So, the SR500... Ibanez basses IMHO are just so, so underrated. For me the necks are just sublime, a real pleasure to play. I tried the 500 and 700 and they are superb instruments. My only gripe was the fact that the tone was just a little bit bland...but that's Bartolinis for you. Some people love 'em, I find them a bit uninspiring.

    The VM Jazz... I really, really like the VM series (I'm actually considering buying a VM PJ or Jaguar as a project...) The best thing about Fender/Squier stuff is that it's very easily customised. The tone was, well, jazz bass. Fit and finish were excellent! Setup was fairly poor but that's easily remedied.

    For me I'd go for the Jazz. However, if you'd asked me the same question 10 years ago I'd have said go for the Ibanez. Something about that flat, hi-fi tone leaves me cold now, and there's a reason why the jazz is so widely used...it cuts through the mix in a band situ and offers a huge range of tones. Plus, if you come across some more money you could always upgrade the bridge, pickups, add a preamp, get a new neck, new tuners etc. That's not to say the Squier NEEDS upgrading, but it's amazing what a difference a new set of pickups can do for a bass you're getting a bit tired of a couple of years down the line.

    Oh, and don't believe that beginners/intermediates somehow deserve cheaper guitars than experts...that's a load of #@*%! Most of your tone comes from your fingers! Expensive guitars don't make you a better player, just as cheap guitars don't make you a worse player. I had a £2000 handbuilt bass when I was at college nearly 20 years ago, and am now playing a £300 Indonesian copy. Guess what? My playing sounds better now than it ever did!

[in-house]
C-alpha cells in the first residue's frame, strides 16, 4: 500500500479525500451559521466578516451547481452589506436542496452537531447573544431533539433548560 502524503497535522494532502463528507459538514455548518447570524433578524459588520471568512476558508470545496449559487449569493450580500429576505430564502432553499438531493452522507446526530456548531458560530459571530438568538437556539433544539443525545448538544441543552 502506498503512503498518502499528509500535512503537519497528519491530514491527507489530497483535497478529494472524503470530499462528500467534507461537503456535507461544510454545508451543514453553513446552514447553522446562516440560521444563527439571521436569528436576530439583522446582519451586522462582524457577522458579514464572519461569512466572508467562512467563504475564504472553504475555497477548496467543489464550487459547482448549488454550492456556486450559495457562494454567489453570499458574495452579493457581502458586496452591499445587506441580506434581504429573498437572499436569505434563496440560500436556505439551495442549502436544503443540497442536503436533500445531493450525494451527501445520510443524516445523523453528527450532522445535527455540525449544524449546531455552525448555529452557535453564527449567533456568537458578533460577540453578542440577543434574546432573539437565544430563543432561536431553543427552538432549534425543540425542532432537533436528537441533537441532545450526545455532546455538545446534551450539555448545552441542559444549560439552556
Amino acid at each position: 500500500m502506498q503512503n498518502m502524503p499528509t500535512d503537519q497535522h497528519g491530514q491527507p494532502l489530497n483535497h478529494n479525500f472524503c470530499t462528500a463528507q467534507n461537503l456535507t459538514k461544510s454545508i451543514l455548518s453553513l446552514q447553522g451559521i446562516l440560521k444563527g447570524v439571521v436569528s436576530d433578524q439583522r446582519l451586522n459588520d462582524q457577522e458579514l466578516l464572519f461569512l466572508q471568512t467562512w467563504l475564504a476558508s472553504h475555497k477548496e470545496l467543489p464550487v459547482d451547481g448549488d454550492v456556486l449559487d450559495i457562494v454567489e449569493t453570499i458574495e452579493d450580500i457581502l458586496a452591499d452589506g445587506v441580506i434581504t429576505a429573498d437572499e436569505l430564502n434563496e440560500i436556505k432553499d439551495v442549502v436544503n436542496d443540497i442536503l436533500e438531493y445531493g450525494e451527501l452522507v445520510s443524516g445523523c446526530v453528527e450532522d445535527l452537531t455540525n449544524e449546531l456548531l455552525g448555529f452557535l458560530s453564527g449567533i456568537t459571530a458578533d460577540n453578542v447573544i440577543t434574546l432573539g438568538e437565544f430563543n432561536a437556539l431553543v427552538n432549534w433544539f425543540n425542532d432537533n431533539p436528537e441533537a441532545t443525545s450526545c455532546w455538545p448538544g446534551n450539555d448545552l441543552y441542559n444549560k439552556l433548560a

I'm with SanDiegoHarry in the above post...buy with your heart, not with your head. Your heart will make you want to pick up the bass day after day!
  19. johnson79


    Jan 8, 2010
    Lancaster, PA
    I can't really tell you which is better. The Squier VM 70's I played last week was literally the worst bass I'd ever touched. But I'm sure that one was a dud. And I've never really played an Ibanez in many years.

    If you're worried about blowing the money on beer and girls give it to someone to hold for you until you decide on a bass. No sense on blowing it all simply because it's in your pocket.
  20. DannyBob


    Aug 28, 2013
    The Bartolini's in the SR500 and 700 range aren't your high-end US pickups, but instead are cheaper alternatives made for the Ibanez's. If you were to upgrade the pups to 'real' US Bart's the bass would become a brilliant bang-for-buck monster!
    77stingray likes this.